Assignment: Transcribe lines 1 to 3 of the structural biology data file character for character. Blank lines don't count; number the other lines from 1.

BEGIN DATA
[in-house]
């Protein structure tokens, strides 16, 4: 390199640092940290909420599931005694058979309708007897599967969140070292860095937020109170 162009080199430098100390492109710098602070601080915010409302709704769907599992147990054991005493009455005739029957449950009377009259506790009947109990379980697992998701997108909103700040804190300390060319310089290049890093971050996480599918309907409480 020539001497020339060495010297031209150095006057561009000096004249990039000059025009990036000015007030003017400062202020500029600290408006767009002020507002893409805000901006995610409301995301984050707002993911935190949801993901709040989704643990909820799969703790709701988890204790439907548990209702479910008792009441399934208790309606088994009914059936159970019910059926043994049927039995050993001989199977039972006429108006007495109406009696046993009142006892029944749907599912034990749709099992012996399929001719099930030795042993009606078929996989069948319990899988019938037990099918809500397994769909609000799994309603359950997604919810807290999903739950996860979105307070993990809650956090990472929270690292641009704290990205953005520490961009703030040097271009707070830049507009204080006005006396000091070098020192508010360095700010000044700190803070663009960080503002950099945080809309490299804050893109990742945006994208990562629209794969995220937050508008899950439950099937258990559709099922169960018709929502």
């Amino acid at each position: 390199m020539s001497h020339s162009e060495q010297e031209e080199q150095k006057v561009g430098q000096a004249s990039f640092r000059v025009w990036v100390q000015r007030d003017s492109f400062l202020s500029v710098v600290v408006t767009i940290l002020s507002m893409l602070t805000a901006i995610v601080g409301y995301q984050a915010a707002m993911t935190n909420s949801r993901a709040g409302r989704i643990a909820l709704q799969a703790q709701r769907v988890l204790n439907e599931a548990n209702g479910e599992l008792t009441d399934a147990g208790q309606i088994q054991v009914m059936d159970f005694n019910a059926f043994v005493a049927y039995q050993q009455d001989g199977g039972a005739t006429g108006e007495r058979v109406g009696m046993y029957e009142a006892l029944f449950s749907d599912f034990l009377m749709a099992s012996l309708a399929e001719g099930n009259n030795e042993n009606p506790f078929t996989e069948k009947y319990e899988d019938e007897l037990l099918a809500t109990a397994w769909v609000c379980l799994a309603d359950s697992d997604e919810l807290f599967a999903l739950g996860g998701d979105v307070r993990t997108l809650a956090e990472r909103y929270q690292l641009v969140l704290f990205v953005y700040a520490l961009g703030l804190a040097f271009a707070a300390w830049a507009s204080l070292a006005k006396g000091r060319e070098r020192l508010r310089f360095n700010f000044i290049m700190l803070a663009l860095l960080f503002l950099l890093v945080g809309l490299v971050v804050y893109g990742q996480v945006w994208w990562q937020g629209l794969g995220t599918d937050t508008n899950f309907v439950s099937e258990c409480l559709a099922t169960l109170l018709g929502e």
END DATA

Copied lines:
[in-house]
């Protein structure tokens, strides 16, 4: 390199640092940290909420599931005694058979309708007897599967969140070292860095937020109170 162009080199430098100390492109710098602070601080915010409302709704769907599992147990054991005493009455005739029957449950009377009259506790009947109990379980697992998701997108909103700040804190300390060319310089290049890093971050996480599918309907409480 020539001497020339060495010297031209150095006057561009000096004249990039000059025009990036000015007030003017400062202020500029600290408006767009002020507002893409805000901006995610409301995301984050707002993911935190949801993901709040989704643990909820799969703790709701988890204790439907548990209702479910008792009441399934208790309606088994009914059936159970019910059926043994049927039995050993001989199977039972006429108006007495109406009696046993009142006892029944749907599912034990749709099992012996399929001719099930030795042993009606078929996989069948319990899988019938037990099918809500397994769909609000799994309603359950997604919810807290999903739950996860979105307070993990809650956090990472929270690292641009704290990205953005520490961009703030040097271009707070830049507009204080006005006396000091070098020192508010360095700010000044700190803070663009960080503002950099945080809309490299804050893109990742945006994208990562629209794969995220937050508008899950439950099937258990559709099922169960018709929502």
């Amino acid at each position: 390199m020539s001497h020339s162009e060495q010297e031209e080199q150095k006057v561009g430098q000096a004249s990039f640092r000059v025009w990036v100390q000015r007030d003017s492109f400062l202020s500029v710098v600290v408006t767009i940290l002020s507002m893409l602070t805000a901006i995610v601080g409301y995301q984050a915010a707002m993911t935190n909420s949801r993901a709040g409302r989704i643990a909820l709704q799969a703790q709701r769907v988890l204790n439907e599931a548990n209702g479910e599992l008792t009441d399934a147990g208790q309606i088994q054991v009914m059936d159970f005694n019910a059926f043994v005493a049927y039995q050993q009455d001989g199977g039972a005739t006429g108006e007495r058979v109406g009696m046993y029957e009142a006892l029944f449950s749907d599912f034990l009377m749709a099992s012996l309708a399929e001719g099930n009259n030795e042993n009606p506790f078929t996989e069948k009947y319990e899988d019938e007897l037990l099918a809500t109990a397994w769909v609000c379980l799994a309603d359950s697992d997604e919810l807290f599967a999903l739950g996860g998701d979105v307070r993990t997108l809650a956090e990472r909103y929270q690292l641009v969140l704290f990205v953005y700040a520490l961009g703030l804190a040097f271009a707070a300390w830049a507009s204080l070292a006005k006396g000091r060319e070098r020192l508010r310089f360095n700010f000044i290049m700190l803070a663009l860095l960080f503002l950099l890093v945080g809309l490299v971050v804050y893109g990742q996480v945006w994208w990562q937020g629209l794969g995220t599918d937050t508008n899950f309907v439950s099937e258990c409480l559709a099922t169960l109170l018709g929502e």